Packers bought into McCarthy's Super Bowl talk in offseason
Perhaps Brett Favre, 38, has developed selective hearing.
The discussion concerned Green Bay second-year head coach Mike McCarthy's process to get his team to believe it could win a Super Bowl. McCarthy said he's emphasized it since the day he was hired; Favre said he didn't even remember it being discussed last year "in terms of last year."
This year, there's no confusion. Talk commenced "from day one. I remember talking to Mike in the offseason and saying that has to be our focus, no joke," Favre said.
The talk certainly has relevance, as the Packers are one win away from playing in the Super Bowl. Get past the New York Giants on Sunday at Lambeau Field, they can start making plans to travel to Glendale, Ariz.
Favre only remembers McCarthy talking Super Bowl in relation to this season because it wouldn't have been appropriate any sooner.
"You have to be believable before everything else," said Favre, who, as you read on, places a major emphasis on believability.
McCarthy, like virtually every NFL coach says when hired, mentions winning the Super Bowl. How often you mention it, and when, helps determine whether the message gets through.
It was impossible to think Super Bowl when McCarthy arrived, as Green Bay was coming off a 4-12 campaign in 2005. Then the team started 4-8 under McCarthy in 2006.
Winning the last four games to finish 8-8 -- and missing out on the playoffs on the fifth tiebreaker to the Giants -- made players pay more attention to what McCarthy talked about this past offseason and at training camp.
McCarthy had Favre's attention. He could believe what he was hearing now, similar to back when McCarthy was his quarterbacks coach in 1999.
"The thing I noticed right off the bat with him back then was his directness," he said. "Maybe it was not a good concept. Maybe it was not a good play. And I'm just saying this, I don't know. But it was believable coming from him. He had this matter-of-fact attitude that we'll make it work."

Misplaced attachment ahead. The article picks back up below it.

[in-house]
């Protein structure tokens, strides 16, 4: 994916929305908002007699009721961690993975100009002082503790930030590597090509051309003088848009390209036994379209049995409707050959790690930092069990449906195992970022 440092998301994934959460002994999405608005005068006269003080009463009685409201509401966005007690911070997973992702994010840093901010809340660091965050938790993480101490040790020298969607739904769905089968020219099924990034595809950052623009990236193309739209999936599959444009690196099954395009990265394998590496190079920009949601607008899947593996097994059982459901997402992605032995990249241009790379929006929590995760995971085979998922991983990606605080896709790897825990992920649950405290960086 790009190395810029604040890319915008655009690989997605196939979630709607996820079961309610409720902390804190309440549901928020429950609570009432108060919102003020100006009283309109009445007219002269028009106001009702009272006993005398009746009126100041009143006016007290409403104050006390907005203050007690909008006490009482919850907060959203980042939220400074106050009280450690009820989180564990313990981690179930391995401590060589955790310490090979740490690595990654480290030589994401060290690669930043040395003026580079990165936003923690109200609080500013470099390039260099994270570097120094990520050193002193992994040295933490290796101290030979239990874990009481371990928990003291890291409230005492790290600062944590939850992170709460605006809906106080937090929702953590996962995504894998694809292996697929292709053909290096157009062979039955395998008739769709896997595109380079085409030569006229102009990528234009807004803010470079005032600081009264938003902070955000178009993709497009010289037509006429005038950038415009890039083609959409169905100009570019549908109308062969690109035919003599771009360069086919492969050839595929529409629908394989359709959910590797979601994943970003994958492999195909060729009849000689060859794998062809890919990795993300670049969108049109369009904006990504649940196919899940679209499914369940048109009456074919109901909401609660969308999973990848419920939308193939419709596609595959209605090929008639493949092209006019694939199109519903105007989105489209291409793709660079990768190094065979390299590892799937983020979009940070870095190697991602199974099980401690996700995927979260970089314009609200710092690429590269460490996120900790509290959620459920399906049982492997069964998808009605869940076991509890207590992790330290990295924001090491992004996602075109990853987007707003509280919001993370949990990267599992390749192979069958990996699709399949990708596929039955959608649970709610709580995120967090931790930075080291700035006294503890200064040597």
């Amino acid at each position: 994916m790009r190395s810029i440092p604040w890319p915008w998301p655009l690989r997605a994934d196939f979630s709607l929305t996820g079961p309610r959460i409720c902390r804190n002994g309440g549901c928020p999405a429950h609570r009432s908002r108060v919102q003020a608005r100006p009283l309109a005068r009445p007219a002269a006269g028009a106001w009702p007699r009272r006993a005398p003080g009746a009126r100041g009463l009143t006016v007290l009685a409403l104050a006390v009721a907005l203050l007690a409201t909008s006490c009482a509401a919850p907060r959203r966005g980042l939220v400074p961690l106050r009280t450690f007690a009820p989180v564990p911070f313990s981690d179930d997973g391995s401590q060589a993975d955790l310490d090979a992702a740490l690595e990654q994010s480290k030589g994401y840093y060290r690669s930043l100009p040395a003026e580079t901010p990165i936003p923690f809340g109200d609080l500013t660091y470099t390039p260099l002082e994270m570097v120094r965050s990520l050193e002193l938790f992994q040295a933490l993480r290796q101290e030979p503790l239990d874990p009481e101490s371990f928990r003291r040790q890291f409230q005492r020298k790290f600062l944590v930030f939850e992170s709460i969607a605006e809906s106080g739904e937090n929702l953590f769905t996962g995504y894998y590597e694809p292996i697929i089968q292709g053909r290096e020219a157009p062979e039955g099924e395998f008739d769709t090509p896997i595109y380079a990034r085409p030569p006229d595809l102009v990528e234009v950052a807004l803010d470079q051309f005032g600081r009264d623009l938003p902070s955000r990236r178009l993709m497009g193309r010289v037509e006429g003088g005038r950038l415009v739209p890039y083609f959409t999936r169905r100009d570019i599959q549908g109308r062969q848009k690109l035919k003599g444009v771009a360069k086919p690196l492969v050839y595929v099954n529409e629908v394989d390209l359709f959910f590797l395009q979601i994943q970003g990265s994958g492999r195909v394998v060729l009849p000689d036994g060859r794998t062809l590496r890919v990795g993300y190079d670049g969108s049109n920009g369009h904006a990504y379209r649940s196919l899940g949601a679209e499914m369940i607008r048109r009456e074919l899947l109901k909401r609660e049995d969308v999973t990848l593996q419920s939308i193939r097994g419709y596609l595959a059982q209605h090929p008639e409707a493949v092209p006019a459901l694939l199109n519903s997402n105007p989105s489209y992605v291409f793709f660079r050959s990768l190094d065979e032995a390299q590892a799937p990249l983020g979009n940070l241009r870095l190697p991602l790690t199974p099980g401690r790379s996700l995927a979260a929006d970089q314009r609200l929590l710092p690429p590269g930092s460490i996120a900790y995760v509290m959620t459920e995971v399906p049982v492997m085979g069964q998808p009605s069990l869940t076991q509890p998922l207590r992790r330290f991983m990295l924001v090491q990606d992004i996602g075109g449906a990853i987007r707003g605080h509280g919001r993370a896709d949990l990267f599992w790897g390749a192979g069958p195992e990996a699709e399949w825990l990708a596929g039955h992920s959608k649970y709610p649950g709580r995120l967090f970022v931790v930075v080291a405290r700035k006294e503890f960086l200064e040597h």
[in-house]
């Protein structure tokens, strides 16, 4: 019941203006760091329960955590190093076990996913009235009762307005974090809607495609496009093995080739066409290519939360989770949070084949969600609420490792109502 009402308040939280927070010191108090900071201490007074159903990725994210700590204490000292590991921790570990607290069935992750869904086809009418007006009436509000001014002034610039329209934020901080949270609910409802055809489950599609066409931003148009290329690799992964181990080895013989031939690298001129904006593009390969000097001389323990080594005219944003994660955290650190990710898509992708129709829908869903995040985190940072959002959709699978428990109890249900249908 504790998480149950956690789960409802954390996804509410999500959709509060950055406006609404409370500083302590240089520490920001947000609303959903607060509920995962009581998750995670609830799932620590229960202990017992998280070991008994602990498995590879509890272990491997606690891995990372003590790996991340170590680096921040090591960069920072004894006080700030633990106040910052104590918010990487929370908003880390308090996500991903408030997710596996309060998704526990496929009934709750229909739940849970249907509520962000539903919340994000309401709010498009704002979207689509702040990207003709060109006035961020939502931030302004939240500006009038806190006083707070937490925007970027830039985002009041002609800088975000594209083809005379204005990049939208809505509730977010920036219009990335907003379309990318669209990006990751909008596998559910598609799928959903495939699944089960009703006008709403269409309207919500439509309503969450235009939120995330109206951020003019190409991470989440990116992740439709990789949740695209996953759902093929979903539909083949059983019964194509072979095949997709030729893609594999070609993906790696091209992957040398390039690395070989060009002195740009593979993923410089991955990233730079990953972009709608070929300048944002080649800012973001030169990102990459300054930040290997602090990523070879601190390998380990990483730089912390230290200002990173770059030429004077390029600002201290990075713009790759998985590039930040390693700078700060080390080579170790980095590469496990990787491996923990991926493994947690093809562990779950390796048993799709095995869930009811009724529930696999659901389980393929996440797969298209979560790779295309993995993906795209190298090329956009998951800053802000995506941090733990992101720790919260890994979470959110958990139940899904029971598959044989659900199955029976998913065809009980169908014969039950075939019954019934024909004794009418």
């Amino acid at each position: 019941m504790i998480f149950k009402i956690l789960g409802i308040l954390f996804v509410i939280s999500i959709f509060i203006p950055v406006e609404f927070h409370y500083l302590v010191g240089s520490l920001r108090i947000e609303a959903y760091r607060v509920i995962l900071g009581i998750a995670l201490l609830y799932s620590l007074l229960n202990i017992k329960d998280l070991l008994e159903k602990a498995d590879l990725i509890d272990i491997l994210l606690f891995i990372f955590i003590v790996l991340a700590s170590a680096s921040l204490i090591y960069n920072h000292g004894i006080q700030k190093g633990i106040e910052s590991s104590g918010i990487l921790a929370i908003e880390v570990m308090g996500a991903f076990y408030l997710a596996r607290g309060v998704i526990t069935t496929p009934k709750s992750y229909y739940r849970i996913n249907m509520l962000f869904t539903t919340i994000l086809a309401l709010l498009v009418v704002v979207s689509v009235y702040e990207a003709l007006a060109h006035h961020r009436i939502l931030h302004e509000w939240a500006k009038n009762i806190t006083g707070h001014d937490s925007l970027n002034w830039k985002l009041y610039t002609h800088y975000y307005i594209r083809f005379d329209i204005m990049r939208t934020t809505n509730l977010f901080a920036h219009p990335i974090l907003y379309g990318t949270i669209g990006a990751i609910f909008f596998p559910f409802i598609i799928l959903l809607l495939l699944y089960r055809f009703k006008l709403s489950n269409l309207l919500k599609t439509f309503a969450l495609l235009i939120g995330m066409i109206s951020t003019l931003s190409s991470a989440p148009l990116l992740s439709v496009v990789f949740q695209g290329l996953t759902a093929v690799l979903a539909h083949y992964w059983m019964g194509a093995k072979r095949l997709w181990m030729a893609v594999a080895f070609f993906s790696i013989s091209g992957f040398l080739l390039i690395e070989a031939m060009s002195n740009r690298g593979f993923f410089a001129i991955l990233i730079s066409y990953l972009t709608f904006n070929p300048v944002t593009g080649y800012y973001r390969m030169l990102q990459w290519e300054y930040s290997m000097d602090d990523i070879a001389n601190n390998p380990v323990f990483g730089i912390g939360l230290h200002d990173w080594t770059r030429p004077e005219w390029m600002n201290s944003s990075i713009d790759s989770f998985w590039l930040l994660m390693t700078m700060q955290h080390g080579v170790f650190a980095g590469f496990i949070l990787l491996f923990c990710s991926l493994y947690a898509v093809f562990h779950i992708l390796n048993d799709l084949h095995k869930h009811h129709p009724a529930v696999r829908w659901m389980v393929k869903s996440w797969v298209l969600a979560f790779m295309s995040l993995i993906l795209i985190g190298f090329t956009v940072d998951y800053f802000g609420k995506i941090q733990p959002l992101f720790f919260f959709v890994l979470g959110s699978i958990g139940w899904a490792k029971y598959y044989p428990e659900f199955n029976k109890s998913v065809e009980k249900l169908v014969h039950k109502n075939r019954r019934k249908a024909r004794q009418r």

Fast forward to when McCarthy replaced Mike Sherman.
"Right away he was trying to sell me on his philosophy, which I don't think he had to," Favre said.
"And I've said this all along when asked about different coaches I've played with. You have to be believable to me before you can be anything else. And coming in and saying we're going to the Super Bowl is one thing. But if you're believable, and that path of how we're going to get there, it makes a big difference."
McCarthy said the first overlay he put in front of his team on a projector "was to win the Super Bowl."
The second toughest challenge, he told them, would be handling success.
"(Winning the Super Bowl) is always the goal. It will always be the goal as long as I'm the coach here," he said.
Like he has a choice.
"It's part of coaching the Green Bay Packers," he said. "The standard has been set. The history is in place. And it's our responsibility to make sure we get that done."
McCarthy knew how the plan had to start.
"You have to create the culture that you feel gives you the best chance to win," he said, "and that's a positive environment. It's an environment that involves communication.
Accountability is at a premium. The importance of availability from your players.
"Those are all key factors that we've stressed here since day one. And I think we're doing a very good job of that. And I think the culture has been created, and we need to continue to manage the culture as we move forward."
Favre won't forget McCarthy first discussing winning the Super Bowl this year.
"From the get-go," he said. "I'm looking around and I'm thinking some of these guys are just happy to be here. I can't say that that's the wrong approach, but you wonder how young guys will handle that sometimes. Our guys have handled it well.
"But each week, he's done a great job focusing on the game, this game. The job at hand, but also keeping in mind that this is important because of where we would like to go."
To the Super Bowl, to win it.
"Last year, I don't think it ever was an issue," Favre said. "I don't think it should have been. This year it was more, OK, we'll build off of our last four games. We almost made the playoffs, but it's not just about making the playoffs, it's about what we do.
"And obviously it's worked out."
Reed Schreck is the NFL writer for the Rockford Register Star. Contact him at 815-987-1381 or firstname.lastname@example.org.